Hypochondriasis, or hypochondria, is also known as a somatoform disorder. It’s a psychological clinical situation where someone thinks they’re suffering from a very serious pathology. In addition, they worry excessively about their health, afraid that they’ll get sick.
Therefore, these concerns make hypochondriac patients think any sign or symptom, real or imagined, is a serious problem. As a result, their state of health becomes an obsession.
To varying degrees, hypochondriasis affects up to ten percent of the population. Also, it’s more common in family environments where one or more members suffer from it. Although hypochondriasis isn’t genetic, there are some families that are more aware of it than others.
Historically, the definition of hypochondriasis dates back to ancient Greece. In fact, the students of Hippocrates, considered the first doctor, described it in their treatises. Often, they linked it to states of melancholy and sadness.
This connection to depression isn’t wrong. In addition, it’s also connected to states of anxiety and anguish. Although they’re not the same, these symptoms can often show up together.
Also, it’s important to differentiate hypochondria from pathophobia. In pathophobia, the people are scared of having a serious illness, so they avoid medical consultations at all costs. This is because they think the results will be tragic.
On the other hand, hypochondriacs go to the doctor more often to get more tests because they’re convinced that they have a disease that doctors need to find. They go through different professionals to find a diagnosis. Generally, they never receive one.
The makeup of hypochondriasis
People with hypochondriasis have certain characteristics and components in common:
- Obsession with the body: Hypochondriacs constantly check their bodies for signs of serious illness.
- Concern about health news: These people check news related to health issues looking for the link between these news items and their own situations. Also, they imagine that any outbreak, epidemic, or increase in a disease will affect them.
- Verbalization of fictitious symptoms: In hypochondriasis, the topic of conversation always deals with diseases, tests they need, the possibility of getting sick and medical consequences.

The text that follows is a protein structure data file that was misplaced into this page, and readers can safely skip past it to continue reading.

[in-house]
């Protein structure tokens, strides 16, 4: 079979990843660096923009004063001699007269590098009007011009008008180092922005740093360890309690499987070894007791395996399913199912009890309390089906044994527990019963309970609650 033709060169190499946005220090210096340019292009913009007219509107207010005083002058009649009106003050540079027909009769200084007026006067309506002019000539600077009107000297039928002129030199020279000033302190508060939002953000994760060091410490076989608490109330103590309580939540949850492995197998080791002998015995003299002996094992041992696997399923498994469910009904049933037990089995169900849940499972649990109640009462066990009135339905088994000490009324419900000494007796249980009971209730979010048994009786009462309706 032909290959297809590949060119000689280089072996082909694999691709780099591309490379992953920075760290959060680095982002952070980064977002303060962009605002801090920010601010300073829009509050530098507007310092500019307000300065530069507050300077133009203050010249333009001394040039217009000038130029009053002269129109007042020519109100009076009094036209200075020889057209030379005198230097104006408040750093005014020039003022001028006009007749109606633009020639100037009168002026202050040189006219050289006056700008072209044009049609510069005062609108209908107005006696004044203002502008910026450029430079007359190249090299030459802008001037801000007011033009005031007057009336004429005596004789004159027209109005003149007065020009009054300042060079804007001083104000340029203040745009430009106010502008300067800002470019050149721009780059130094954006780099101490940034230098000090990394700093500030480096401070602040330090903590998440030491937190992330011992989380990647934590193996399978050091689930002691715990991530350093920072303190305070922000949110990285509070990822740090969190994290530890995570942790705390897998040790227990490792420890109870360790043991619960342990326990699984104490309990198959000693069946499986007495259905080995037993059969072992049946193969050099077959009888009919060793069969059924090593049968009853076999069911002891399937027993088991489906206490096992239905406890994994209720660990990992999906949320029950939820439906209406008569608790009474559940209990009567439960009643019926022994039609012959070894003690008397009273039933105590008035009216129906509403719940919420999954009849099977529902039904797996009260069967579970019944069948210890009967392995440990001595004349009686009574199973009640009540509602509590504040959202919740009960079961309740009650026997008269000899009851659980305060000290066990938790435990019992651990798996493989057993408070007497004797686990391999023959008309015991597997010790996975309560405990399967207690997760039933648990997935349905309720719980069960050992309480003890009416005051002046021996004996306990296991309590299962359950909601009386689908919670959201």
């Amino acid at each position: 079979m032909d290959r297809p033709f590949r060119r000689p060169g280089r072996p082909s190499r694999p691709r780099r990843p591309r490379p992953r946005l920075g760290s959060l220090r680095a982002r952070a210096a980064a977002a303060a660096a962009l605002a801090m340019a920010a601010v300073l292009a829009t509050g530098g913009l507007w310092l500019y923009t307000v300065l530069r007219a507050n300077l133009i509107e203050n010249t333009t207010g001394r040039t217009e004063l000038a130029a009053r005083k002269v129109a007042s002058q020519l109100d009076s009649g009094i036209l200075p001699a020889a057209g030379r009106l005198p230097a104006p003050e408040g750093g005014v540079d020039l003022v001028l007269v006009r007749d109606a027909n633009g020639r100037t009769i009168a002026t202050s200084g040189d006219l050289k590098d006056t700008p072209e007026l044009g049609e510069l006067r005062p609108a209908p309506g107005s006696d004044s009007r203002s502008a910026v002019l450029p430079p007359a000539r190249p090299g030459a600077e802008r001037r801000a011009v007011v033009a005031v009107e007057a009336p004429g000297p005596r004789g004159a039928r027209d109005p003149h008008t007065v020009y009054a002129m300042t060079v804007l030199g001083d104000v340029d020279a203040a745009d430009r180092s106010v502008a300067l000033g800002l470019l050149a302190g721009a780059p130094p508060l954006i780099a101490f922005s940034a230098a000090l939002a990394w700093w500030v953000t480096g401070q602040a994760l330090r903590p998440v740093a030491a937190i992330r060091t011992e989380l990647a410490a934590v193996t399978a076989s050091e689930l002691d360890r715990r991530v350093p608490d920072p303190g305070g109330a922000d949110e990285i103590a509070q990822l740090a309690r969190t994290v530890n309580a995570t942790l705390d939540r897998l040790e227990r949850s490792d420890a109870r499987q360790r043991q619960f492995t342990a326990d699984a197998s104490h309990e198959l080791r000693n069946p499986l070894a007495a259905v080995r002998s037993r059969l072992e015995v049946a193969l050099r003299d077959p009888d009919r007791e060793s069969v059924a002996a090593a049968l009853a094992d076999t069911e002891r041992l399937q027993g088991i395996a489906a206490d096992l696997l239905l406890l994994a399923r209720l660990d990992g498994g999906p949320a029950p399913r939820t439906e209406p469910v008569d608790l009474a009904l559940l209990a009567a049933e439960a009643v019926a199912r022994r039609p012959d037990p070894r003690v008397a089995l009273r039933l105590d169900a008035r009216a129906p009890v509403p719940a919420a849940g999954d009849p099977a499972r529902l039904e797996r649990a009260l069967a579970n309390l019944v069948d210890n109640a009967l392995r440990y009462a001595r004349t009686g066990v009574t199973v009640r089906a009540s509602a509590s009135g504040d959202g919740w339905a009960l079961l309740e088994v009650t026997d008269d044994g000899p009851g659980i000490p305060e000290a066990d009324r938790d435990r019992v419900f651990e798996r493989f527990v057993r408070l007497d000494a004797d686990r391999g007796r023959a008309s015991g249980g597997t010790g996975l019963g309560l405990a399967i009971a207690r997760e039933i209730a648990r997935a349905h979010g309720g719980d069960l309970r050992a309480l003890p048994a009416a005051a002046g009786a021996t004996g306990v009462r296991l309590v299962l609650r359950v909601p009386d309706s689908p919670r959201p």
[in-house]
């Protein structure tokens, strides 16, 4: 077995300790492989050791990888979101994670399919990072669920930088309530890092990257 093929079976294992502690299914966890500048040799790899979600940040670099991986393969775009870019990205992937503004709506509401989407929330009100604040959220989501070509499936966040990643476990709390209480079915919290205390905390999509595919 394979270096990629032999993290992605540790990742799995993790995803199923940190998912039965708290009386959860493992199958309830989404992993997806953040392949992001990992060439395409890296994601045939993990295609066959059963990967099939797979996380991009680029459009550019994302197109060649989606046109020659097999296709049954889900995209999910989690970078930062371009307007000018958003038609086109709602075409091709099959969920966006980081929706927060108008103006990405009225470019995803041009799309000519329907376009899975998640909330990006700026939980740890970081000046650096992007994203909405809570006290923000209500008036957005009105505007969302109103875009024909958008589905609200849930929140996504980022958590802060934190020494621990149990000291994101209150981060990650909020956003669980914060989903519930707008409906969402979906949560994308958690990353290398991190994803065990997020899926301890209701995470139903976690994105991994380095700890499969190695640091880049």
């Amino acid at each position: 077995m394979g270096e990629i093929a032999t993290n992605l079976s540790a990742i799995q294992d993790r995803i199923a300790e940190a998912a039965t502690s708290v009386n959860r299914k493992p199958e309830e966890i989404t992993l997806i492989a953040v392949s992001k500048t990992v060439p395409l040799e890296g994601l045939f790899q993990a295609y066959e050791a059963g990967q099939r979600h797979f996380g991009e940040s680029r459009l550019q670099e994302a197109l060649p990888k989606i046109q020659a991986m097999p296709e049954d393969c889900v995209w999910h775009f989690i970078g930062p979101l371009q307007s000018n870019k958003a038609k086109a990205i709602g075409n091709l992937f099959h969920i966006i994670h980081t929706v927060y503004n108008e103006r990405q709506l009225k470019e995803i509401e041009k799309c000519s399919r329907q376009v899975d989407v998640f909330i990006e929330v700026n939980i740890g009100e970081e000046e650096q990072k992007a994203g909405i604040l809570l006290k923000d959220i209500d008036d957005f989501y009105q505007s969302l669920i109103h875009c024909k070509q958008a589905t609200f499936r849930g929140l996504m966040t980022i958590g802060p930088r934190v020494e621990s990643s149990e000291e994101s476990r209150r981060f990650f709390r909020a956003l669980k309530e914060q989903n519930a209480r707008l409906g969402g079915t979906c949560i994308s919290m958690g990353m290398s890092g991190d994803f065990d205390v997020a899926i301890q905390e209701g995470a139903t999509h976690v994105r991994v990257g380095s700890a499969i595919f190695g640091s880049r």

- State of anxiety: While hypochondria isn’t a form of anxiety disorder, it’s common in anxious people. They live in a state of anticipation towards the seriousness of a disease they could possibly suffer from.
- Excessive medical visits: Hypochondriacs make many appointments with health professionals. Also, they change doctors frequently. Generally, they’re looking for someone to diagnose what they’ve already self-diagnosed.
- Loss of social life: By excessively focusing on diseases, hypochondriac patients separate themselves from social activities and from circles of family and friends. This has a negative impact because they build walls to continue monitoring their obsession.
Like any disease, we know that there are factors that make someone more likely to suffer from hypochondriasis. These are the so-called risk factors. However, this doesn’t mean that these factors will make someone a hypochondriac, but they contribute to it.
One of the risk factors is having a close relative experience bad medical errors. Then, they feel like doctors can always make mistakes and miss serious illnesses.
As we already mentioned, the family environment is also a risk factor. There are hypochondriac families where, since childhood, people receive messages about the severity of diseases and symptoms. Also, there are families that overreact to certain signs of common illnesses.
Both the family environment and the surrounding social environment can make people believe these wrong things about their health. They often think that something minor is very serious.
Treatments for hypochondriasis
For hypochondria, the most effective treatments are cognitive-behavioral psychology therapies. Of course, this is true as long as they’re carried out by professionals trained in this area.
The goal of therapy is for the person to be able to free themselves from the anguish generated by the obsession with disease. Also, the goal is to lose the obsessive practices. You have to achieve a daily routine where not everything revolves around the possibility of getting sick.
In general, cognitive-behavioral therapies offer the patient tasks to perform. For example, this includes limiting medical consultations and not talking about diseases so much.
Treatment can advance if there’s support from the person’s inner circle. Otherwise, it’s very hard to make progress. The support from close family and friends is practically the key to successful treatment.